Construction Legislative Week in Review November 11, 2010
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On the Inside
Deficit Panel Proposes AGC-Recommended 15 Cent Gas Tax Increase
Congress Begins Lame Duck Session Next Week
AGC Continues to Monitor Mid-term Election Results
Senator Proposes Bill to Reform Alaska Native Contracting
Deficit Panel Proposes AGC-Recommended 15 Cent Gas Tax Increase

On November 9, the co-chairs of the National Commission on Fiscal Responsibility and Reform laid out a preliminary proposal to cut the federal deficit by hundreds of billions of dollars.  The sweeping proposal – which has garnered opposition from liberals, labor unions and conservatives, including most members of the commission itself – includes several items related to the construction industry, including the AGC-endorsed recommendation to increase the federal gas tax.  The co-chairs and members of the commission made it clear that the proposal was just a starting point endorsed by only the co-chairs. The commission report will be official only if supported by 14 of 18 commission members.

In addition to joining other transportation stakeholders in sending a letter to the commission in support of a proposal by Senators Tom Carper (D-Del.) and George Voinovich (R-Ohio) to increase the gas tax by 25 cents, AGC sent a detailed letter to the commission recommending a 25 cent gas tax increase to be divided between deficit reduction and the Highway Trust Fund.  AGC has and will continue to meet with the members of the commission in advocating for the increase to be included in the commission’s final report, due December 1.

The draft proposal also calls for cutting billions of dollars in domestic and military spending and remaking the tax code.   Spending cuts of note to the construction industry are:  the termination of low-priority Army Corps of Engineers construction projects (beach erosion and rural water treatment program run by the Corps); cuts to the U.S. Embassy construction budget (largely in security reduction);  elimination of runway expansion and capital investment grants to large and medium-sized hub airports through the FAA’s Airport Improvement Program; and an increase in the Inland Waterways Trust Fund fuel tax to cover all costs of construction and maintenance.  The plan would also ban Congressional earmarks.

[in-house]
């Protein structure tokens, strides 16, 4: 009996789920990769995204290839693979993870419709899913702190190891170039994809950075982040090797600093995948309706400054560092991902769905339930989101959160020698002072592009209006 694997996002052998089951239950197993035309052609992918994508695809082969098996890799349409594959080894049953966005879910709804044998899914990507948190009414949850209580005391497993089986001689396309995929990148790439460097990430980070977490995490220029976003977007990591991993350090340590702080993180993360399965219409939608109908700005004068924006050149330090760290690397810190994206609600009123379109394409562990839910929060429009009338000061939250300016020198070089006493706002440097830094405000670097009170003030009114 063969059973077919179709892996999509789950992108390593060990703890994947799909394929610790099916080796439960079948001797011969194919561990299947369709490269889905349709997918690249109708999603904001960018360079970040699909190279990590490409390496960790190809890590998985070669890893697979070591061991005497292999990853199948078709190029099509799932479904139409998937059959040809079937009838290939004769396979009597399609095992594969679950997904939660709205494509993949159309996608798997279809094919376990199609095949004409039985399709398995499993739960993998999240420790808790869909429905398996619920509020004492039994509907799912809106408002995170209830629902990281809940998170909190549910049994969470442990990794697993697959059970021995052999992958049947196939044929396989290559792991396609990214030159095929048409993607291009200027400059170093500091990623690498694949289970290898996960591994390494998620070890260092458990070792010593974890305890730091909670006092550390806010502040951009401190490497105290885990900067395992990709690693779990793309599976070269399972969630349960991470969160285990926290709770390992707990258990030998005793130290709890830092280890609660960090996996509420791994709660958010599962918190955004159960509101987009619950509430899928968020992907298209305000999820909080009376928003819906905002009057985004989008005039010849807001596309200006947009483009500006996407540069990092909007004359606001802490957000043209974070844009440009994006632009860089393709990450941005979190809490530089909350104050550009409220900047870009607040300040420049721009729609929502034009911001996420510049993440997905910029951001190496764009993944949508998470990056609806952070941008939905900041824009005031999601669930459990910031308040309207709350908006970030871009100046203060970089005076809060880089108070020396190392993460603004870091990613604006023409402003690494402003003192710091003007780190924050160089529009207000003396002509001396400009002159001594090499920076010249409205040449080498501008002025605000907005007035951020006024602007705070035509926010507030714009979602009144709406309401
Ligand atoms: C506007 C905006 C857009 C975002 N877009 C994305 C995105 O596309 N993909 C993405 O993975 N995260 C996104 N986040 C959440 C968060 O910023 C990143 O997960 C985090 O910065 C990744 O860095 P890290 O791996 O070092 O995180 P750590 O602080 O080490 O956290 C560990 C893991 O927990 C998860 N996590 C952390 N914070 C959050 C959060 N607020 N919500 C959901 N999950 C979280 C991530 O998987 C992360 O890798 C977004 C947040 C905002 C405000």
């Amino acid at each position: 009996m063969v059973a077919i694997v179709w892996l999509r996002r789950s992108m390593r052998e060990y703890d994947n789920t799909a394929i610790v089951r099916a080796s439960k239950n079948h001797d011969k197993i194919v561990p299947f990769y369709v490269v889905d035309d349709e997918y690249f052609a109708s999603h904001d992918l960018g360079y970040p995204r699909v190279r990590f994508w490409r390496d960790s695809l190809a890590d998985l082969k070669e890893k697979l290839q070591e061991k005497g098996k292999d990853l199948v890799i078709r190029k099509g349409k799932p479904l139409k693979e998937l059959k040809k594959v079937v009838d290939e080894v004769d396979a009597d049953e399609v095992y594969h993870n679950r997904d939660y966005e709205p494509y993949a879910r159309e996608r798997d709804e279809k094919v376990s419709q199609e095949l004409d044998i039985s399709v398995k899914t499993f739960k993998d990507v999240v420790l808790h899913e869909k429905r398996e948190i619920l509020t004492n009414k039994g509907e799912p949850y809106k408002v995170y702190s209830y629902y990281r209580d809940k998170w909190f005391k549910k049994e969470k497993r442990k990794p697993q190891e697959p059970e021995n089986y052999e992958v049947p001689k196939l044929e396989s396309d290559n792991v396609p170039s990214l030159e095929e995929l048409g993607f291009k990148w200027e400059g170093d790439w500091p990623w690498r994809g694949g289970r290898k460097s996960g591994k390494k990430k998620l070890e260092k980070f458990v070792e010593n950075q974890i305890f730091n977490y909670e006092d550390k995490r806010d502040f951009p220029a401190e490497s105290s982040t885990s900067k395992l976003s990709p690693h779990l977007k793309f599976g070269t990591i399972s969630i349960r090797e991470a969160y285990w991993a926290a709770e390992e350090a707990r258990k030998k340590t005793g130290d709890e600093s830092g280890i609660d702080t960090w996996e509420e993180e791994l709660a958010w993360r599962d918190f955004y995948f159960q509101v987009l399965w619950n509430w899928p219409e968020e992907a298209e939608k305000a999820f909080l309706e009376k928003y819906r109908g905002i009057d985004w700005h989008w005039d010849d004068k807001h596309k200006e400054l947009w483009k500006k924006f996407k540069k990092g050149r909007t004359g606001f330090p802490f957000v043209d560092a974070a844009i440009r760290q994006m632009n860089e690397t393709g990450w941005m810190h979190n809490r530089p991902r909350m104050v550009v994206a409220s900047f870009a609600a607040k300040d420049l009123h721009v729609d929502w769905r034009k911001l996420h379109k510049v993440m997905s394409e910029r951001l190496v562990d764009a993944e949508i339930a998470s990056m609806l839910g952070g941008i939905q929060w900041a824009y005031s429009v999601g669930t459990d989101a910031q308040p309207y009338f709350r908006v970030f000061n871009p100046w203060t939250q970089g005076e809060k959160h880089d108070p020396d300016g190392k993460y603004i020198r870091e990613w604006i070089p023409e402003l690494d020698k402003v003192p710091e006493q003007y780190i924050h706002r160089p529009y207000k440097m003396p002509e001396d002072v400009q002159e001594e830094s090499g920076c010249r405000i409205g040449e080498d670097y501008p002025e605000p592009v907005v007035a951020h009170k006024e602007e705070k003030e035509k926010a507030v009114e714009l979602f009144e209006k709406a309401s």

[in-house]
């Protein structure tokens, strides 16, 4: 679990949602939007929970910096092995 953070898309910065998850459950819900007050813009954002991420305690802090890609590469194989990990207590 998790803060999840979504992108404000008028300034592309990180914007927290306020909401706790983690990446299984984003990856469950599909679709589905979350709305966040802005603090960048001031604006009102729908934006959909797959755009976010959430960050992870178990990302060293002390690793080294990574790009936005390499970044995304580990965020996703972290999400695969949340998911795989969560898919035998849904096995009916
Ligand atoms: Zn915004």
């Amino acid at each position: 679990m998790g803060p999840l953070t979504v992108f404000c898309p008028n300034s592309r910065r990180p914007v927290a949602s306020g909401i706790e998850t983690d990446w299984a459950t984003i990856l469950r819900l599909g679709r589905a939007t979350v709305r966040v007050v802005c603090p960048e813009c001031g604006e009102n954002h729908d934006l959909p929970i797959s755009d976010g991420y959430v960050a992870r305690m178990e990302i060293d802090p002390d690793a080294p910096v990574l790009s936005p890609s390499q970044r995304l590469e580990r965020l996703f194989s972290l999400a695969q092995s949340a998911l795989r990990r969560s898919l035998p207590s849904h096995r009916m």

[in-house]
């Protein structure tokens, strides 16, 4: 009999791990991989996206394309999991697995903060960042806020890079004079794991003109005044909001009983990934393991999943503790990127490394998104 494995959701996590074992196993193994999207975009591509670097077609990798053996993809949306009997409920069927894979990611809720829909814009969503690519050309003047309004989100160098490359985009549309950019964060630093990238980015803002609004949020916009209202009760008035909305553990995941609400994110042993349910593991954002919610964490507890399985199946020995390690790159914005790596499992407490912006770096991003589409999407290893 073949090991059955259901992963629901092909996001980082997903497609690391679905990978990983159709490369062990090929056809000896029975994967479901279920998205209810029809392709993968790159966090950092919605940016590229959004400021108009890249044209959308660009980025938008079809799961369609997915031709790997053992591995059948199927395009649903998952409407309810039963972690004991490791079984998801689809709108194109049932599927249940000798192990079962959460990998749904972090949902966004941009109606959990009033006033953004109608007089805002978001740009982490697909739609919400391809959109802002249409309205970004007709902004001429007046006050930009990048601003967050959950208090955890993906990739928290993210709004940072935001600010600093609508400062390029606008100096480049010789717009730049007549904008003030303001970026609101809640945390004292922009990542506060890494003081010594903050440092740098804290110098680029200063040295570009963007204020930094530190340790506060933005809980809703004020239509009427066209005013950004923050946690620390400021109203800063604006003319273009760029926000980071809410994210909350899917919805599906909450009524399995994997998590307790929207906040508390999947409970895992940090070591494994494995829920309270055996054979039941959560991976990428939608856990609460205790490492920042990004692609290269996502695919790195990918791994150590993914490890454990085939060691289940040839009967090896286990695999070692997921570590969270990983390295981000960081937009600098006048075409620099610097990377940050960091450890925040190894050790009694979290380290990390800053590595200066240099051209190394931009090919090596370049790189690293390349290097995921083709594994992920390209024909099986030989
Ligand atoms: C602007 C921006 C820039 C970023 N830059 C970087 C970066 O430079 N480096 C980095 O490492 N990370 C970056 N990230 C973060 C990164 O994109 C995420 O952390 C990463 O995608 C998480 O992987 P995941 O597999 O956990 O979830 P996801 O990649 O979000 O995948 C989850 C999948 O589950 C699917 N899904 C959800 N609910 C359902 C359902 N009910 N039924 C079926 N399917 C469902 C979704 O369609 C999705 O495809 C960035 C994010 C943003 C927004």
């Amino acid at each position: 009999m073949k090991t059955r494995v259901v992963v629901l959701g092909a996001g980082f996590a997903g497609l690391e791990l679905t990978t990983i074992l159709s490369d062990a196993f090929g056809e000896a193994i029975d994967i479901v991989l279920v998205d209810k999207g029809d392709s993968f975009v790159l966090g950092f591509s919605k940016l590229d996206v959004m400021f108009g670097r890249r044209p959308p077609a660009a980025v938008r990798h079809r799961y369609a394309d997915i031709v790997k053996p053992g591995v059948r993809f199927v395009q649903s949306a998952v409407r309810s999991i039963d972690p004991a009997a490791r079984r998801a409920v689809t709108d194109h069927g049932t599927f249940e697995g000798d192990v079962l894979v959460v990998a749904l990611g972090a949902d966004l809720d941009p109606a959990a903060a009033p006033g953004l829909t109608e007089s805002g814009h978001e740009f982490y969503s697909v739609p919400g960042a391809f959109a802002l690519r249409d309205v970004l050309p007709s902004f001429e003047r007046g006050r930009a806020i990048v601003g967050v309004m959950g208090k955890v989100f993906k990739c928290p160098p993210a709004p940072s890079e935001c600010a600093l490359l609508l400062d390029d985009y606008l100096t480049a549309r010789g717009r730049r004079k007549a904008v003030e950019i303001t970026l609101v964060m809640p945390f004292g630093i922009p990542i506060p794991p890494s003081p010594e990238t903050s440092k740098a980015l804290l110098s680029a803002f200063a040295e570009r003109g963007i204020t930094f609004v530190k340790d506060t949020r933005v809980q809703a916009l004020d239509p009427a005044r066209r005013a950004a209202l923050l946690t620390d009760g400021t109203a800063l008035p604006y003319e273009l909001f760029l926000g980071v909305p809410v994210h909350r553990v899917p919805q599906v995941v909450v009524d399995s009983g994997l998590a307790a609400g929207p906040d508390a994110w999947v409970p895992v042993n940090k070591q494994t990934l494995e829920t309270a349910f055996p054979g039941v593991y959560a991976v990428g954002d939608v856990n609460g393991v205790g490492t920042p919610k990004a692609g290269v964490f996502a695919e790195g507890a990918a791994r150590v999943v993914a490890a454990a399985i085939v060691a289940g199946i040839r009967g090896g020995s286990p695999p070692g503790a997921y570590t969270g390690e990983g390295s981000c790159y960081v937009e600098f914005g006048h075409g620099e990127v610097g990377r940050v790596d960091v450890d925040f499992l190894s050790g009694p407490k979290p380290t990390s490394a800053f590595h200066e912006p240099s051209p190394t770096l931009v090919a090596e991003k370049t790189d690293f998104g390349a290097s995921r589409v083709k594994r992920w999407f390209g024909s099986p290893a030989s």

On the tax code front, the plan would end or cap a wide range of tax breaks including the deduction for home mortgage interest and dependent children.  The plan calls for a higher tax rate on capital gains and dividends while offsetting that increase by lowering individual rates.  The plan would also lower the top corporate tax rate of 35 percent to as low as 26 percent.

In an attempt to tackle the problems with Social Security, the plan calls for a gradual increase in the retirement age to 68 by 2050 and 69 by 2075, a reduction of Cost of Living Adjustments, and cutting benefits by changing the current benefit formula.  The plan also seeks to address the Medicare “Doc Fix” through various payment reforms, cost-sharing and malpractice reform.

For more information, contact Sean O’Neill at (202) 547-8892 or Return to Top

Congress Begins Lame Duck Session Next Week

Congress begins its lame duck session next week, and it will be the last chance for Democrats to push climate change, card check and immigration.  The week will include leadership elections in the House and Senate, and Congress will reassemble after Thanksgiving to finish the session. 

Legislation likely to be considered will be the Paycheck Fairness Act (which makes it easier to sue employers for discrimination based on pay disparities); Omnibus Appropriations bill(s) for fiscal 2011; extension of federal unemployment benefits; suspending cuts to Medicare reimbursement rates for physician services; extending the Bush tax cuts all or in part; extending the aviation and surface transportation programs; and potentially a vote on the debt commission recommendations (report to Congress is due Dec. 1).